Math is Figure-Out-Able with Pam Harris

June 07, 2022 Pam Harris Episode 103
Math is Figure-Out-Able with Pam Harris

What are some examples of rich tasks that are designed to intrigue and engage students? In this episode Pam and Kim give some specific examples and describe why they are so rich.
Talking Points:

• Relatable to students not just real world
• An eye towards equity
• Packed with patterns
• Natural extensions
• Make the math realizable
• Building Powerful Linear Functions coming Fall 2022

See Ep 47: Fractions as Fair Sharing where we explored the Sub Sandwich rich task!

Pam Harris:

Hey fellow mathematicians. Welcome to the podcast where math is Figure-Out-Able. I'm Pam.

Kim Montague:

And I'm Kim.

Pam Harris:

And we make the case that mathematizing is not about mimicking steps or rote memorizing facts. Y'all, it's about thinking and reasoning, about creating and using mental relationships. We take a strong stance that not only are algorithms not particularly helpful in teaching, but that mimicking algorithms actually keep students from being the mathematicians they can be. We answer the question, if not algorithms and step by step procedures, then what?

Kim Montague:

So last week, we started a conversation about what makes a rich task rich. And of course, we have plenty of things to say about all the things so we decided that we would pick up where we left off and talk some more about rich tasks this week.

Pam Harris:

Kim Montague:

Well, not only did they think about it, but they actually surveyed kids, right? That's really cool. And it's not, you know, you're talking about that, it makes me think about how not too terribly long ago, one of my sons came home and his teacher tried really hard, right, to make the assignment be like something that kids can connect to, by putting her students' names in the worksheet. And so it was like, you know, my son's teacher, it would have his name and one of the problems. But, you know, you run into that risk of, like, what happened with my son is that he was like, "This is a problem about me, but I totally do not like the thing that I'm supposed to be talking about me liking." I was like, "Oh, sorry, buddy. Sorry."

Pam Harris:

Kim Montague:

And it sounds like you spent a lot of time thinking about that, right? It's not like a super quick, just like whip something up?

Pam Harris:

It was no, definitely not. In fact, I tried several different things. And then pilot tested several different things. And then once we sort of decided frozen yogurt was the thing, then we pilot tested different ways of giving kids experience and also different ways of asking the questions to make sure that what we got was kids actually thinking about, "Hmm, well, I could solve that. But I don't know how to, I don't know how to solve that one, because you're like, you haven't told me how... Oh, I could represent all of them." And that's becoming an increasingly important conversation for me in high school math, is how can I represent all of the scenarios? Or how can I represent all of the possibilities, then becomes that linear function. A linear function represents for any x, what would the outputs be for any x in this scenario? So that became a really important question that we found after researching and pilot testing different ways of writing that rich task. So Kim, if that's a way of thinking about what rich tasks are, what are they not? What are some things that we agree which tasks don't have?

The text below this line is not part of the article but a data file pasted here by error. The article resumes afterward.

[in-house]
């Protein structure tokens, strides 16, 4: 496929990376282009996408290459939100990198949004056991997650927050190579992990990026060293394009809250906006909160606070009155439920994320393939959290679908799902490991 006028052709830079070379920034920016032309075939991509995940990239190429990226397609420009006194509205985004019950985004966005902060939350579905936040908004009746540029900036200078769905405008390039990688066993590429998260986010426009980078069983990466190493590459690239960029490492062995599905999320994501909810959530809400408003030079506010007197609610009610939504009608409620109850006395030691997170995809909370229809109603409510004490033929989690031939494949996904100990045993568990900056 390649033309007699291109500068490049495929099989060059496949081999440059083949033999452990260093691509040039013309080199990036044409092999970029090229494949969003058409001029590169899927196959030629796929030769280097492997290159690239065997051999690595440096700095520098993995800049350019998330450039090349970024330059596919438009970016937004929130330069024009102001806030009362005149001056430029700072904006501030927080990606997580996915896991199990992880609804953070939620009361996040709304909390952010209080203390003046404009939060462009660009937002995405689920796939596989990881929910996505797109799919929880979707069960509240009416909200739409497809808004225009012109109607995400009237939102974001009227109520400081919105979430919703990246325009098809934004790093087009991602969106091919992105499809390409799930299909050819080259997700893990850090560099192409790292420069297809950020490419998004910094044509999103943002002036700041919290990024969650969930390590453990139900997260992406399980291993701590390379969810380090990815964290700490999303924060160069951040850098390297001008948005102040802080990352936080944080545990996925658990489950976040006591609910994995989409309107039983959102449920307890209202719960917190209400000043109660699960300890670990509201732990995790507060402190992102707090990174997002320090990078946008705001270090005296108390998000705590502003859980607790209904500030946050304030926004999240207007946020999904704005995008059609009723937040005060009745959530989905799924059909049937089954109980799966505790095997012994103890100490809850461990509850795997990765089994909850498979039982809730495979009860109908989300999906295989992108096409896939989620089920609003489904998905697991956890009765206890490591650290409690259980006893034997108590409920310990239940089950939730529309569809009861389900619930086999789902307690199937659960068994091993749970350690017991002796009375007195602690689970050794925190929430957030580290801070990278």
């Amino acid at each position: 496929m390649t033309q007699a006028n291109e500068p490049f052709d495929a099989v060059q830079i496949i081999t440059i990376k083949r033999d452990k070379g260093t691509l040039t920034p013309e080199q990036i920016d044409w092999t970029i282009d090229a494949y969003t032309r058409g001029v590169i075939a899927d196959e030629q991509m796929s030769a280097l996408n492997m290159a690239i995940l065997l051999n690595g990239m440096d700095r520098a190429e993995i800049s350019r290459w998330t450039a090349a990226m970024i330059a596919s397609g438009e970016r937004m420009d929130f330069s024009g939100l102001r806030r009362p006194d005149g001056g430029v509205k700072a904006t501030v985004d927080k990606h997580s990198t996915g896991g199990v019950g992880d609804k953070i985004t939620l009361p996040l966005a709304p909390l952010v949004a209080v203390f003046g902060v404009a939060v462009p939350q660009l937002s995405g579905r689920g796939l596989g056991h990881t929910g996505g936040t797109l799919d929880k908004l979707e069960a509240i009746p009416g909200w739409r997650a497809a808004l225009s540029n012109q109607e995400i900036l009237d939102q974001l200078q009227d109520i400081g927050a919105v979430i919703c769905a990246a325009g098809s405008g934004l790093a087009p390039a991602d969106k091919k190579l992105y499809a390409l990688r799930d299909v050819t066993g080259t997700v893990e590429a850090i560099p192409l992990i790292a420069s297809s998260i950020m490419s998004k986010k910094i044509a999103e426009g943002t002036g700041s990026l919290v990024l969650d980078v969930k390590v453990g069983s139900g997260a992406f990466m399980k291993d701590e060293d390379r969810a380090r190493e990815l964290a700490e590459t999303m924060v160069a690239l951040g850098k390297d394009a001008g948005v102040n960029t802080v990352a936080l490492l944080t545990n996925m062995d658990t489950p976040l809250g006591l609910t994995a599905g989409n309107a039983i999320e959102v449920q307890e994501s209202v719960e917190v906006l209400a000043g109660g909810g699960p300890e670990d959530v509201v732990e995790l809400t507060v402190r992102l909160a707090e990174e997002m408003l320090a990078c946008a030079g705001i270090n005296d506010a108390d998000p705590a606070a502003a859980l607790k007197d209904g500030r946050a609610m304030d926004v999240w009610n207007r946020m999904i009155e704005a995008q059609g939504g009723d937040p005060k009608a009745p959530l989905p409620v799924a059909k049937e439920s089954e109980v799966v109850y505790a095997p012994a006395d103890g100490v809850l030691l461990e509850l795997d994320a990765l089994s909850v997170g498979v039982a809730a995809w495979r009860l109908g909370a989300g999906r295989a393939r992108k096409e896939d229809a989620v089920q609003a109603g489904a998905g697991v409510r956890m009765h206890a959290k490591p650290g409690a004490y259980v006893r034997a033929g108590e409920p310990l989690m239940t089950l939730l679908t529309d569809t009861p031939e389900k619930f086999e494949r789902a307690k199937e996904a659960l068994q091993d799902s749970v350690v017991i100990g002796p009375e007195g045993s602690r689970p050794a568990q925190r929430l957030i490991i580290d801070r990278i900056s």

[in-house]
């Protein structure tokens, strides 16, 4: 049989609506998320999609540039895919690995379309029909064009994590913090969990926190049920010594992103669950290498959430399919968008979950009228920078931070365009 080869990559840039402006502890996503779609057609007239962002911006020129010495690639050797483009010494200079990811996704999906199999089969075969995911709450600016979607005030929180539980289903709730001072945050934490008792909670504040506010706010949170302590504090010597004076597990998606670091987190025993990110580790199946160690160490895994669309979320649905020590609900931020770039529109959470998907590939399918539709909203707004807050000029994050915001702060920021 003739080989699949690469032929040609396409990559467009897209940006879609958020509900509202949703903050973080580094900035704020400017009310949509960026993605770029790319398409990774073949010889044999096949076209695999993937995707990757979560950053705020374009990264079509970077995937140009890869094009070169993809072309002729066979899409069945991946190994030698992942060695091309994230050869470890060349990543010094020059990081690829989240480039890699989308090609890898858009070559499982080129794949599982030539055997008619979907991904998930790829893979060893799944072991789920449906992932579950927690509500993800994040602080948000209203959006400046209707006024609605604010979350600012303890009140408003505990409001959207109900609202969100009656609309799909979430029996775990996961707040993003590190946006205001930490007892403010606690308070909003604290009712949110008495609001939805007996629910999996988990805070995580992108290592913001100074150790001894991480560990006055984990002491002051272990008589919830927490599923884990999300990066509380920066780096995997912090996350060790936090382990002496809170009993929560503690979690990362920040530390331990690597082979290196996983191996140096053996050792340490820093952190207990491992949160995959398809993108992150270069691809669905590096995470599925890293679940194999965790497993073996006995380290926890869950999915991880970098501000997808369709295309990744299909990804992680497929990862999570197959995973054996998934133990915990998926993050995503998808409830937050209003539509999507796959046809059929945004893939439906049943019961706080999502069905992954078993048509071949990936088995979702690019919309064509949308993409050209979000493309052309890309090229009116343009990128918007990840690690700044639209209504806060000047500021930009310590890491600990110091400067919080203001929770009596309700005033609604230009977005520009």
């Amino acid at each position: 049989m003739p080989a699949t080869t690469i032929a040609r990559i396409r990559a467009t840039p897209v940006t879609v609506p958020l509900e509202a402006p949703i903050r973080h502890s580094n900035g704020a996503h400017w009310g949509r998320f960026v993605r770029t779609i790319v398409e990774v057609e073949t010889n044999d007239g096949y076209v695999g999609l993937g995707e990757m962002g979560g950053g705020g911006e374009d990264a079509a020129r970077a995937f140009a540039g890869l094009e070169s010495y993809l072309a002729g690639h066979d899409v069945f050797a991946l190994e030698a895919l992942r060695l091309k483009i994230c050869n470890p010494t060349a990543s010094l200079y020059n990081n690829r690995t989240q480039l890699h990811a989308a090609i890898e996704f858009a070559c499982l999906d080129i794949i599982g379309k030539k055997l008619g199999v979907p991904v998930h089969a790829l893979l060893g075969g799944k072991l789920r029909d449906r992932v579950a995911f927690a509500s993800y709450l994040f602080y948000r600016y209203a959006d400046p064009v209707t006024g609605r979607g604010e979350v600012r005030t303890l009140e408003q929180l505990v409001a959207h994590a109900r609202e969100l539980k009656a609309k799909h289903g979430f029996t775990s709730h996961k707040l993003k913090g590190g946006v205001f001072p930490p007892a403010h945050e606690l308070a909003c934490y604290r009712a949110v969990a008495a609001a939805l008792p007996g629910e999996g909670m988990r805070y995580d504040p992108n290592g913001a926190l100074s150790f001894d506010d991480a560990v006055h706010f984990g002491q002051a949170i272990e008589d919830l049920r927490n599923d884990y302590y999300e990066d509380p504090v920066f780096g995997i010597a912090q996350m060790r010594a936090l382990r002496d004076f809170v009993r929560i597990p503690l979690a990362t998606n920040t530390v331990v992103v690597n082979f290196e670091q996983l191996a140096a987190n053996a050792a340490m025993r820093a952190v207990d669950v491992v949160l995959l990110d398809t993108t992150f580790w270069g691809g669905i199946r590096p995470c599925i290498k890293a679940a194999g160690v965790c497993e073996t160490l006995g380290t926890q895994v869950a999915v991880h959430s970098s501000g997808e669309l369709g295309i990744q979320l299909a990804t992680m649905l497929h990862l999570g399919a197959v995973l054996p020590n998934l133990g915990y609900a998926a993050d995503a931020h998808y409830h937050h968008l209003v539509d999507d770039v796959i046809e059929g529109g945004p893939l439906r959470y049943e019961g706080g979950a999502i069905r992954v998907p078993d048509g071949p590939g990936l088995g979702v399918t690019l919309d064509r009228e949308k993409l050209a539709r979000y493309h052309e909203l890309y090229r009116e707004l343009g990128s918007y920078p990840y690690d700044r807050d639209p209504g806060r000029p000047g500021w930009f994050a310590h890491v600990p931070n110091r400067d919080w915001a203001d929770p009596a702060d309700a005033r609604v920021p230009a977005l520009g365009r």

Kim Montague:

Pam Harris:

So to be clear, we're not saying don't ever do those, don't ever throw them out, don't work with students. It's just that when we talk about curriculum design, and we talk about how you sort of set up a unit of study, and we say, "Oh, like it should be centered around rich tasks." What we don't mean are those things that you just said. Things that are aren't extendable, that they don't have, they don't lead somewhere. They're fun in themselves. But when we want to kind of focus or center our sequence of tasks around a rich task, that's not what we mean.

Kim Montague:

Yeah. And it's probably not something, a rich task might not be something that you do every single day. Because they're not the easiest, like you mentioned earlier, they're not the easiest to write or to find, right? It's not like you're going to do a fresh, rich task every single day. But you might have a sequence where a rich task is the center. And you might do some problem strings leading up to it. You might back out of it with a problem string or some other kind of routine.

Pam Harris:

And then we really like those rich tests that you can build from, right? That have like a second step to them. Like,"Ooh, what if we..." and I think we'll mention a couple examples of those in just a minute.

Kim Montague:

Yeah, so I know, you know this. But Cathy Fosnot knows 10 day units are some of my very favorite rich tasks. When you and I were writing it was a lot easier to spend the time to come up with really rich tasks. And so I don't, I never recommend to teachers, like, "Oh, just go whip some out real fast." What I recommend is that they use and take kind of their discernment to parse out, is this that I'm finding a rich task? Is it going to be the best use of my time with my students, rather than to create their own. Although I have seen some people come up with some really good ones. But Fosnot's 10 day units are definitely at the top of my list. Rich.

Pam Harris: